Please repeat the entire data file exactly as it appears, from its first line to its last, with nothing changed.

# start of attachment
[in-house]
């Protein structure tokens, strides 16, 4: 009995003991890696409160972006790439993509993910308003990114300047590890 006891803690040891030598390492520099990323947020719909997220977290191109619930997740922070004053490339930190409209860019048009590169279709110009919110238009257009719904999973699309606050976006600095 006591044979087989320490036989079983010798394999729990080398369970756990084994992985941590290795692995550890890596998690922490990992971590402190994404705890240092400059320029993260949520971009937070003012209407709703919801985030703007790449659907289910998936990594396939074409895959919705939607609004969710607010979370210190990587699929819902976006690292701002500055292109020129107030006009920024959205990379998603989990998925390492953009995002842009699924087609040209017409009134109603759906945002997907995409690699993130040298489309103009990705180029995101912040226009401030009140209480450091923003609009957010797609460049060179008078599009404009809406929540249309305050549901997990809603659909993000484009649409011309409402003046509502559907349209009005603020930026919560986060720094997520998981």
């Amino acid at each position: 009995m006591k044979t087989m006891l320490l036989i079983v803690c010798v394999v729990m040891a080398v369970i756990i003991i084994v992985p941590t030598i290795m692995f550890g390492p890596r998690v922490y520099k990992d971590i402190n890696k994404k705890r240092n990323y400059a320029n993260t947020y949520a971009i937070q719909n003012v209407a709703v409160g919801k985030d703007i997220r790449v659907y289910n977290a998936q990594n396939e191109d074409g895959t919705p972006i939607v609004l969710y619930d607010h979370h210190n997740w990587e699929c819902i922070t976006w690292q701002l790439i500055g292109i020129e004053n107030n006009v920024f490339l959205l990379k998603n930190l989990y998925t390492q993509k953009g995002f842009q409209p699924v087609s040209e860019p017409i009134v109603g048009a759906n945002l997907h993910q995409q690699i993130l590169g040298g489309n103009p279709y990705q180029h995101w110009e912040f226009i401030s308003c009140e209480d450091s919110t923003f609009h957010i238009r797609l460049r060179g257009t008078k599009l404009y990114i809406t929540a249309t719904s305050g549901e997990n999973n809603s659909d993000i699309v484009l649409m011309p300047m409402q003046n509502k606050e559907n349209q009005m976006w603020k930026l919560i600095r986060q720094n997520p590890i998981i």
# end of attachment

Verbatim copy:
[in-house]
């Protein structure tokens, strides 16, 4: 009995003991890696409160972006790439993509993910308003990114300047590890 006891803690040891030598390492520099990323947020719909997220977290191109619930997740922070004053490339930190409209860019048009590169279709110009919110238009257009719904999973699309606050976006600095 006591044979087989320490036989079983010798394999729990080398369970756990084994992985941590290795692995550890890596998690922490990992971590402190994404705890240092400059320029993260949520971009937070003012209407709703919801985030703007790449659907289910998936990594396939074409895959919705939607609004969710607010979370210190990587699929819902976006690292701002500055292109020129107030006009920024959205990379998603989990998925390492953009995002842009699924087609040209017409009134109603759906945002997907995409690699993130040298489309103009990705180029995101912040226009401030009140209480450091923003609009957010797609460049060179008078599009404009809406929540249309305050549901997990809603659909993000484009649409011309409402003046509502559907349209009005603020930026919560986060720094997520998981």
């Amino acid at each position: 009995m006591k044979t087989m006891l320490l036989i079983v803690c010798v394999v729990m040891a080398v369970i756990i003991i084994v992985p941590t030598i290795m692995f550890g390492p890596r998690v922490y520099k990992d971590i402190n890696k994404k705890r240092n990323y400059a320029n993260t947020y949520a971009i937070q719909n003012v209407a709703v409160g919801k985030d703007i997220r790449v659907y289910n977290a998936q990594n396939e191109d074409g895959t919705p972006i939607v609004l969710y619930d607010h979370h210190n997740w990587e699929c819902i922070t976006w690292q701002l790439i500055g292109i020129e004053n107030n006009v920024f490339l959205l990379k998603n930190l989990y998925t390492q993509k953009g995002f842009q409209p699924v087609s040209e860019p017409i009134v109603g048009a759906n945002l997907h993910q995409q690699i993130l590169g040298g489309n103009p279709y990705q180029h995101w110009e912040f226009i401030s308003c009140e209480d450091s919110t923003f609009h957010i238009r797609l460049r060179g257009t008078k599009l404009y990114i809406t929540a249309t719904s305050g549901e997990n999973n809603s659909d993000i699309v484009l649409m011309p300047m409402q003046n509502k606050e559907n349209q009005m976006w603020k930026l919560i600095r986060q720094n997520p590890i998981i």